Religion is a force for good and love in the world. Therefore, it has the potentiality to convert enmity to amity through the transformative power of its spirituality. Religion can enhance the re-socialisation of people by healing their distorted relationships in post-war and post-conflict zones. It can encourage people with traumatic past, to make a journey from victim to survivor and to victor. By encouraging the victims and perpetrators to deal with wounded memories, through forgiveness, reconciliation, and restorative justice, religion can bring about a new life for them. This process requires overcoming the fears of dominion by one group over others, memory healing, power sharing, avoiding any instigation by external forces. History is the Greatest Teacher. The worse enemy of peace is despair. Let us examine a few political and religious figures from the Old Silk Road countries to see how they have contributed to build a culture of peace as well as a culture of violence.
Dialogue and diplomacy to avert blood-baths
Dialogue is a panacea for conflict resolution. There is high drama in the meeting of the founders of the two empires, Seleucus I of Persia and Chandragupta of India. About 305 B.C. Seleucus marched east across the Indus River into the Punjab. Chandragupta stood to meet him with an army of a half a million men and nine thousand elephants, and Persia and India were on the brink of a gigantic war. But there is no report of any battle. Instead, the two reached an understanding, perhaps even a marriage alliance. ( Cf. L.W. Brown, Indian Christians of St. Thomas, p. 51) Here, dialogue and diplomacy contributed to avoid a bloody conflict.
Pope Innocent IV (1243-1254) dispatched the first Catholic missionary, John of Plano Carpini and another to the Mongols in 1245. The missionaries were given two commissions: a political one, to avert further onslaught on Christendom by the invaders, and a spiritual one, to preach Christianity to them that they might be converted. (Cf. S. H. Moffett, A History of Christianity in Asia, Vol. I, Beginnings to 1500, pp. 406-7)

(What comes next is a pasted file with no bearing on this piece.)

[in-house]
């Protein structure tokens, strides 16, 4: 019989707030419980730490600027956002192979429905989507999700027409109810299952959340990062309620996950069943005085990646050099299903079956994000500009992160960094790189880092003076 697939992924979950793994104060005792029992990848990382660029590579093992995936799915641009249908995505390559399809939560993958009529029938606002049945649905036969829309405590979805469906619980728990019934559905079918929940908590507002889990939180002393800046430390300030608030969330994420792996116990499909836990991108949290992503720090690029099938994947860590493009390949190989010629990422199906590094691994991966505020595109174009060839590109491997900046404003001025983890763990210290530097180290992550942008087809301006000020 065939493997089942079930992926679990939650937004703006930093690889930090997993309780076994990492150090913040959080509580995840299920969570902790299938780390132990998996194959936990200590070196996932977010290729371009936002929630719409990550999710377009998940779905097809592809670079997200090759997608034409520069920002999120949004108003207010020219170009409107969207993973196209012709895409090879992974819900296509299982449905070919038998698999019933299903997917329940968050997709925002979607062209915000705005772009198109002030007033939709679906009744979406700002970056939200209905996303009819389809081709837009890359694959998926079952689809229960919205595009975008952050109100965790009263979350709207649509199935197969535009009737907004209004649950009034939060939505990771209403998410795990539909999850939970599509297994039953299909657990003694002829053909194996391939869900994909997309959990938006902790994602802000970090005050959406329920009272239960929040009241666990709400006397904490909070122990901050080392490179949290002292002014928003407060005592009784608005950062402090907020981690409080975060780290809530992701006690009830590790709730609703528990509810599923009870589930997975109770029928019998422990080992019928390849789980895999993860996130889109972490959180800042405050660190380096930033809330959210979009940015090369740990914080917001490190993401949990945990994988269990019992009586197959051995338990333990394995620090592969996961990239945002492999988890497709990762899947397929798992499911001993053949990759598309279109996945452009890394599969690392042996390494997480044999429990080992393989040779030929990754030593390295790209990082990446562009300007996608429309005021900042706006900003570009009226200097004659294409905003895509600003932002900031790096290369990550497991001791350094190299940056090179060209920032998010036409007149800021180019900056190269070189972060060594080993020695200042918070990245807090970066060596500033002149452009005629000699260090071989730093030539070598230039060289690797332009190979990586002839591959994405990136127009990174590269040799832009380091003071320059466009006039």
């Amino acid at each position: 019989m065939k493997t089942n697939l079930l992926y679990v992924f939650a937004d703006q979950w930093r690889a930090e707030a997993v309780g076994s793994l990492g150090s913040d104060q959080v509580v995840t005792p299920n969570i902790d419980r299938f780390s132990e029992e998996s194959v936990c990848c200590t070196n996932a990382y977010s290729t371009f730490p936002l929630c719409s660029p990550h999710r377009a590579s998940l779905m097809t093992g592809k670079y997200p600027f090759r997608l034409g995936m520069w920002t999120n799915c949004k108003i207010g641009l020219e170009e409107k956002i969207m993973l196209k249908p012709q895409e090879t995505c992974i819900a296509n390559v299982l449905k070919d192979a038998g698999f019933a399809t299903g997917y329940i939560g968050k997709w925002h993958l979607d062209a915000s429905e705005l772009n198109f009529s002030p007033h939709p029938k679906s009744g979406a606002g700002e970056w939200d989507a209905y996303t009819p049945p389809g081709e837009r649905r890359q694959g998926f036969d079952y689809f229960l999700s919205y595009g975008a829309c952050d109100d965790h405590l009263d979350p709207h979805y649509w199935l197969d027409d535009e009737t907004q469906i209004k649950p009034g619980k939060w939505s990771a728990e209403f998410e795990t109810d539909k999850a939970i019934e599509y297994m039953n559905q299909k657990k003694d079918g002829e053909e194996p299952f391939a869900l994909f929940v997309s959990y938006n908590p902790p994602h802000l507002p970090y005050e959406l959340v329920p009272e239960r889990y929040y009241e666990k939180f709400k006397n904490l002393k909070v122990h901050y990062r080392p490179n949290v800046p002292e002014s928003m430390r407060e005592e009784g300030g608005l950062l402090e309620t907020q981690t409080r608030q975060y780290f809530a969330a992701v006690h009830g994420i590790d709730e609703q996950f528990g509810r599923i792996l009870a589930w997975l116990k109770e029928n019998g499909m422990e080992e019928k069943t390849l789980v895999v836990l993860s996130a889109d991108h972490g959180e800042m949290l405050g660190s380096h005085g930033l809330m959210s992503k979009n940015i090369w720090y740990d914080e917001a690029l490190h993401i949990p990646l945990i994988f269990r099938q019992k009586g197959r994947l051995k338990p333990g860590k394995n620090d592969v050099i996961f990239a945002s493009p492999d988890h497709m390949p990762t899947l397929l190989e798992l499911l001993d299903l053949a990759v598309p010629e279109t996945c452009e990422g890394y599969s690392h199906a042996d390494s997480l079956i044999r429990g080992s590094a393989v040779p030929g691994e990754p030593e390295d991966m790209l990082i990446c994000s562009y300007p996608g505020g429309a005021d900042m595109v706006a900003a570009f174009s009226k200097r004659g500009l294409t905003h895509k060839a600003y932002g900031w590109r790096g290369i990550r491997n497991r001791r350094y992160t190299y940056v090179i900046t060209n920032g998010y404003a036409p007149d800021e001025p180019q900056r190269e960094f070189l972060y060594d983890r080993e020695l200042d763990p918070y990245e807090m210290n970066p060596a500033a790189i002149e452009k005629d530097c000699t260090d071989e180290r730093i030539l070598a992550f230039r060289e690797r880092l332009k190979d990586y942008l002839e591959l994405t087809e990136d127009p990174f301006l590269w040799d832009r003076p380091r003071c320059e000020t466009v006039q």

Policy of non-violence (ahimsa) and Religious Tolerance
Notra Aetate notes “Men expect from the various religions answers to the unsolved riddles of the human condition, which today, even as in former times, deeply stir the hearts of men: …” (NA n.1). We ought to promote dialogue and harmony between and within religions, recognizing and respecting the search for truth and wisdom of our religious neighbours.
Ashoka (c.304–232 B.C) last emperor in the Mauryan dynasty of India during his reign (269–232 BCE) paved the way for Pax Indica. He renounced expansion through armed conquest after the Kalinga war which incurred around 300,000 casualties and adopted a policy called “conquest by dharma” and proclaimed himself as a “righteous king” dhammaraja. He attempted to create a just and humane society pursuing an official policy of non-violence (ahimsa). Even though Ashoka became the patron of Buddhism, his Rock Edit n. XII assured religious liberty to all.
“One should not honour only one’s own religion and condemn the religions of others, but one should honour others’ religions for this or that reason. So doing, one helps one’s own religion to grow and renders service to the religions of others too. In acting otherwise one digs the grave of one’s own religion and also does harm to other religions. Whosoever honours his own religion and condemns other religions, does so indeed through devotion to his own religion, thinking “I will glorify my own religion”. But on the contrary, in so doing he injures his own religion more gravely. So concord is good: Let all listen, and be willing to listen to the doctrines professed by others”.